The Lanka Premier League's 21 November start date is being reconsidered, while there is also now a possibility the tournament will be moved to the UAE or Malaysia.

Tournament director Ravin Wickramaratne told ESPNcricinfo that Sri Lanka Cricket would much prefer to play the tournament on the island. However, the 14-day quarantine that Sri Lanka's health ministry is insisting on increasingly appears a dealbreaker for some foreign players, as well as an operational obstacle for broadcast crews and commentators set to come for the tournament.

Having repeatedly cancelled previous iterations of the tournament, SLC is desperate to make it happen this year, and is now considering three options, Wickramaratne said.

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"The first option is to play the tournament across two venues in Sri Lanka - in Hambantota and Pallekele - but we might have to move the tournament back by about one week. The second option is to play it all in one venue, which will make the arrangements around a biosecure bubble for players and staff more straightforward.

"The last option, which we would rather not take, is to play in the UAE or Malaysia. This is a Sri Lankan tournament so it should be played here. But this has been a much-awaited tournament, and there are many Sri Lankan players who have been waiting to play in it. So we want to play it."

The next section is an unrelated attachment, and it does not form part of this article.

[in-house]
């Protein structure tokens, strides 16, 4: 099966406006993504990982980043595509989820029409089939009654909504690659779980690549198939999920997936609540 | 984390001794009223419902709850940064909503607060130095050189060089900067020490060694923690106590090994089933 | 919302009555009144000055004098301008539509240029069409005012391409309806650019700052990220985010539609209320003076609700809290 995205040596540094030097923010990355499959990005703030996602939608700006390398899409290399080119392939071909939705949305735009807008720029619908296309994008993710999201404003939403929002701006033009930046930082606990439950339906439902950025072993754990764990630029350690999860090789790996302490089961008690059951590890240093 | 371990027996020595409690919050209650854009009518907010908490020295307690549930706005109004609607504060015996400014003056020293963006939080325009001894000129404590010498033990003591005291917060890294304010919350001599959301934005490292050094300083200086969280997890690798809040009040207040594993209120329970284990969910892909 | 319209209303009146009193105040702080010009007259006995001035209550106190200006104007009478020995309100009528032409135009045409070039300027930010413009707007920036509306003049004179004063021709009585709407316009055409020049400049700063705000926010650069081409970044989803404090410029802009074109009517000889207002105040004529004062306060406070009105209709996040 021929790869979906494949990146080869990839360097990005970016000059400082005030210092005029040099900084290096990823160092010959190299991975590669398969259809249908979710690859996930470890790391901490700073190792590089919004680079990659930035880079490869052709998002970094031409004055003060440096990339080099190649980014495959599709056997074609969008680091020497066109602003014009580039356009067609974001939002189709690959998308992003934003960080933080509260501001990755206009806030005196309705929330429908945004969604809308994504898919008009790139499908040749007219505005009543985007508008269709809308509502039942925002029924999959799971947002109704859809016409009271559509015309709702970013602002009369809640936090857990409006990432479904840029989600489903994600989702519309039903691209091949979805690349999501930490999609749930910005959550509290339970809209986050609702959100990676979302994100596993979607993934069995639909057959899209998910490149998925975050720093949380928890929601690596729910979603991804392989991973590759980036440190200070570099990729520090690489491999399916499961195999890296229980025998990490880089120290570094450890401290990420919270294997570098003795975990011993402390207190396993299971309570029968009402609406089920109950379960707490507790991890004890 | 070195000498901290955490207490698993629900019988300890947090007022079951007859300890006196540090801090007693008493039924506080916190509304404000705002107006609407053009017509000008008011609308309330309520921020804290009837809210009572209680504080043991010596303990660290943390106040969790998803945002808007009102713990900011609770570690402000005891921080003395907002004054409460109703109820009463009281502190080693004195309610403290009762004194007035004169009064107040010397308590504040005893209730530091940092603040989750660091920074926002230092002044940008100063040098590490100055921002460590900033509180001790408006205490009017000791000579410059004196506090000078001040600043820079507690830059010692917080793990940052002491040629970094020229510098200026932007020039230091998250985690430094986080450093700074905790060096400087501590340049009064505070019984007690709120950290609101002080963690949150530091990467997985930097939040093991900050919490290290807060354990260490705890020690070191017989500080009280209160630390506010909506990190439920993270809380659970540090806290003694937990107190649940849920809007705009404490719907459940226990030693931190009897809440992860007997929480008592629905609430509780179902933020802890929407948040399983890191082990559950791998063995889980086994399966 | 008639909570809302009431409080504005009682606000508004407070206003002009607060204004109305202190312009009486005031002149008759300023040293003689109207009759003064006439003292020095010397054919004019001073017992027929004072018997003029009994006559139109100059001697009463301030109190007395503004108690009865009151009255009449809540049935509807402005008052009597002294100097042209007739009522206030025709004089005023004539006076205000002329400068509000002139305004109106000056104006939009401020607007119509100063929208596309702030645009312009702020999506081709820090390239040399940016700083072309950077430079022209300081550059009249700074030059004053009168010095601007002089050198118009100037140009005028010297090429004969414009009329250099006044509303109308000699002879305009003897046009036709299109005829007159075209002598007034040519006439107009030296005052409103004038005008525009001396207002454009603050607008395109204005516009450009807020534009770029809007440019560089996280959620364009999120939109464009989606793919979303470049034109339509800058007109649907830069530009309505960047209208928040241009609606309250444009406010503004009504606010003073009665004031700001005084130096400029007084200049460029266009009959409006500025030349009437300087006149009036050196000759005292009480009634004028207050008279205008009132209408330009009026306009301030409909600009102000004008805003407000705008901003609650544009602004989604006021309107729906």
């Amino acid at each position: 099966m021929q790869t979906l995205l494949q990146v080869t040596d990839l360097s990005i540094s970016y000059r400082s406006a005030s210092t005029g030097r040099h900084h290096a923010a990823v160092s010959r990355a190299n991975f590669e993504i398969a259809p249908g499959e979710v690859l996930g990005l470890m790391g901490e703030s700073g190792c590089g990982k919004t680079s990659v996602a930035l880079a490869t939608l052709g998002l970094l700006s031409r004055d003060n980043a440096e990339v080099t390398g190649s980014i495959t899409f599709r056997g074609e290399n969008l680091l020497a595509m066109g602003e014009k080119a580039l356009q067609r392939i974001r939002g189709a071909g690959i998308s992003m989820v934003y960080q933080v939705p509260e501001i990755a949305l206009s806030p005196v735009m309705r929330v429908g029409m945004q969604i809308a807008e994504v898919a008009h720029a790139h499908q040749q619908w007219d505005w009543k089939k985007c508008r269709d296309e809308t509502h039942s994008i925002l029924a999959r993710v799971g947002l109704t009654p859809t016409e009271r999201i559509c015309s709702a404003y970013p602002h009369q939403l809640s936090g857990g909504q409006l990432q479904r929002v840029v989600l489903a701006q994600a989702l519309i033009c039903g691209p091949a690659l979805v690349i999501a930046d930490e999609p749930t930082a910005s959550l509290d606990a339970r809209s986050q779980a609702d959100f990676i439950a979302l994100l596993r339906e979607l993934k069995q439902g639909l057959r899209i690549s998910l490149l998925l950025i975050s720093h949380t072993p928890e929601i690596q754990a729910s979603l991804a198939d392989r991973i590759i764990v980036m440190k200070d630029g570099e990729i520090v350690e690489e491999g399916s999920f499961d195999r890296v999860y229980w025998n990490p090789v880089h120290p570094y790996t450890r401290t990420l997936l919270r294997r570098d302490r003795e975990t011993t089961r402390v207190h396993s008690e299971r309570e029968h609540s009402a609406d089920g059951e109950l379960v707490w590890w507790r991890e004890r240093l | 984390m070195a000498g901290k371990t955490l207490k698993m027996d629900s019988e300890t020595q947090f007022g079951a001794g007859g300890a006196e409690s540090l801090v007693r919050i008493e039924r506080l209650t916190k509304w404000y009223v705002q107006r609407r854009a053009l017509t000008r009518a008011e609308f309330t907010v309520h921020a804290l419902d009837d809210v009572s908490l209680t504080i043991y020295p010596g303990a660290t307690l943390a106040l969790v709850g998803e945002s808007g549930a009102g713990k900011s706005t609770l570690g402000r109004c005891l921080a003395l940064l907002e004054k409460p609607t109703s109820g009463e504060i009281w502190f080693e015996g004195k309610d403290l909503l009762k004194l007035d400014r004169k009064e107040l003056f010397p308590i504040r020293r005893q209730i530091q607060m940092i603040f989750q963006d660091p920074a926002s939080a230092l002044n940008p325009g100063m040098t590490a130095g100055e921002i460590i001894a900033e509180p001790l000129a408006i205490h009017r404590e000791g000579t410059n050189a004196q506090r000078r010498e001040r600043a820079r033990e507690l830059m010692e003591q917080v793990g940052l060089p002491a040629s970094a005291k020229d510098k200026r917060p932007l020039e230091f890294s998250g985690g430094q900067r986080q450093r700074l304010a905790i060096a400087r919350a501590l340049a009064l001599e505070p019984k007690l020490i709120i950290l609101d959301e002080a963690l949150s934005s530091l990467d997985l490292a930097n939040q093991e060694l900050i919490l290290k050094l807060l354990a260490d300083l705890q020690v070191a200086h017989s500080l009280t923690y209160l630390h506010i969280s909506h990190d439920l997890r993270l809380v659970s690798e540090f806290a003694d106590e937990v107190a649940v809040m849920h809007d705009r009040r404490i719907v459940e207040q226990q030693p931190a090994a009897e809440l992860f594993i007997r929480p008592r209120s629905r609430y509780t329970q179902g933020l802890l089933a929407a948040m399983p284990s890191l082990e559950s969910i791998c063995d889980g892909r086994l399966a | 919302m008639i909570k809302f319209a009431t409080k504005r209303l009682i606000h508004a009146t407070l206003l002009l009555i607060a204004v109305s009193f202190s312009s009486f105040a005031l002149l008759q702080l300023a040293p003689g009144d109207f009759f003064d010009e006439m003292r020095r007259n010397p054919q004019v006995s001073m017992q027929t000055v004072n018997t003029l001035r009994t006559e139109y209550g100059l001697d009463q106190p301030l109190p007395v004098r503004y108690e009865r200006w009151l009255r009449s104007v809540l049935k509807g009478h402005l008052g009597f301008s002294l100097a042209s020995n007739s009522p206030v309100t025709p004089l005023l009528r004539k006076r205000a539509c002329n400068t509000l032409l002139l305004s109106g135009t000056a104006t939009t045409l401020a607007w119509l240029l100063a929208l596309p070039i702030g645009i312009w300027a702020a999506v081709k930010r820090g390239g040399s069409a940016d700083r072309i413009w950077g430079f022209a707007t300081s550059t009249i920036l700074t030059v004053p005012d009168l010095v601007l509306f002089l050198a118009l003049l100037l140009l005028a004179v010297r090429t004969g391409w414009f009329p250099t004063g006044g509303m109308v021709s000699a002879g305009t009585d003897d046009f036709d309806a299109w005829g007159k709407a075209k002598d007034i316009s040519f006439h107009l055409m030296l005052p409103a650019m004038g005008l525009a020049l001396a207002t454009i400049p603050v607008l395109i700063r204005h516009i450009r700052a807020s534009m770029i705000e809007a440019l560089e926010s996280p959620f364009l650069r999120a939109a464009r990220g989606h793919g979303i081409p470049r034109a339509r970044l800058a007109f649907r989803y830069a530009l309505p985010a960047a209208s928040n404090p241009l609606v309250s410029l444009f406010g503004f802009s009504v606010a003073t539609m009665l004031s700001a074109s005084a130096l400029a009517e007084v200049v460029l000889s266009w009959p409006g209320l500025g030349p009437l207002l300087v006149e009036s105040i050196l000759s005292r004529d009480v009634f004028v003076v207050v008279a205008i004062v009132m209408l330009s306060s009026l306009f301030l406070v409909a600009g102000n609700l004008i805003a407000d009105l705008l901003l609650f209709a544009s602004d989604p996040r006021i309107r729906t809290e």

SLC officials and tournament organisers are now set to meet with Sri Lanka's health ministry on Wednesday, after which the path forward will be clearer. Among SLC's requests is for players to be required to do a five to seven-day quarantine only, after which they would be allowed to begin training within the LPL bubble.

Sri Lanka's sports minister Namal Rajapaksa is also understood to be supporting SLC's requests, but has not so far succeeded in securing a more flexible quarantine plan from another wing in his own government. Although it is likely that both the minister and SLC officials are wary of criticising the health ministry's staunch position for fear such criticism could come off as callous, within the board at least there seems to be mounting frustration that health authorities are thwarting attempts to bring high-profile cricket back to the island. Among the arguments SLC is likely to make is that the LPL will be a significant economic boon to Sri Lanka's economy, in a difficult time.

The owner of at least one of the franchises - Jaffna Stallions - has expressed support for the LPL despite uncertainties surrounding it, stating that the franchise is aware it must be adaptable in a pandemic year. There are also talks from tournament organisers to bring Andre Russell back into the league, although Wickramaratne had earlier said he was out of the LPL due to injury. Russell's hamstring may heal in time for him to play the IPL playoffs, however.

At present, the LPL is set to run from November 21 to December 13, with matches to be played in Hambantota and Pallekele.